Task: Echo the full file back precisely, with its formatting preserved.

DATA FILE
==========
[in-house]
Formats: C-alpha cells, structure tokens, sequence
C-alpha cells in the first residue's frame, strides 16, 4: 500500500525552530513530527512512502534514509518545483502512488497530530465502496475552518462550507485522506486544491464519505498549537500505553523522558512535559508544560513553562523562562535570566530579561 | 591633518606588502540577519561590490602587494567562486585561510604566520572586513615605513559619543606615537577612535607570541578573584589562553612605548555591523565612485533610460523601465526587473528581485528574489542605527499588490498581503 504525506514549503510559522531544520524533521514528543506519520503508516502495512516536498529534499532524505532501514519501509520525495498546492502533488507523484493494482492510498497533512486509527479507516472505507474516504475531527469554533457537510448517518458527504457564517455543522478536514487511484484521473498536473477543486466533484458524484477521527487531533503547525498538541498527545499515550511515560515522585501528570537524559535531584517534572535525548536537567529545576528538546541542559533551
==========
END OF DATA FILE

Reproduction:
[in-house]
Formats: C-alpha cells, structure tokens, sequence
C-alpha cells in the first residue's frame, strides 16, 4: 500500500525552530513530527512512502534514509518545483502512488497530530465502496475552518462550507485522506486544491464519505498549537500505553523522558512535559508544560513553562523562562535570566530579561 | 591633518606588502540577519561590490602587494567562486585561510604566520572586513615605513559619543606615537577612535607570541578573584589562553612605548555591523565612485533610460523601465526587473528581485528574489542605527499588490498581503 504525506514549503510559522531544520524533521514528543506519520503508516502495512516536498529534499532524505532501514519501509520525495498546492502533488507523484493494482492510498497533512486509527479507516472505507474516504475531527469554533457537510448517518458527504457564517455543522478536514487511484484521473498536473477543486466533484458524484477521527487531533503547525498538541498527545499515550511515560515522585501528570537524559535531584517534572535525548536537567529545576528538546541542559533551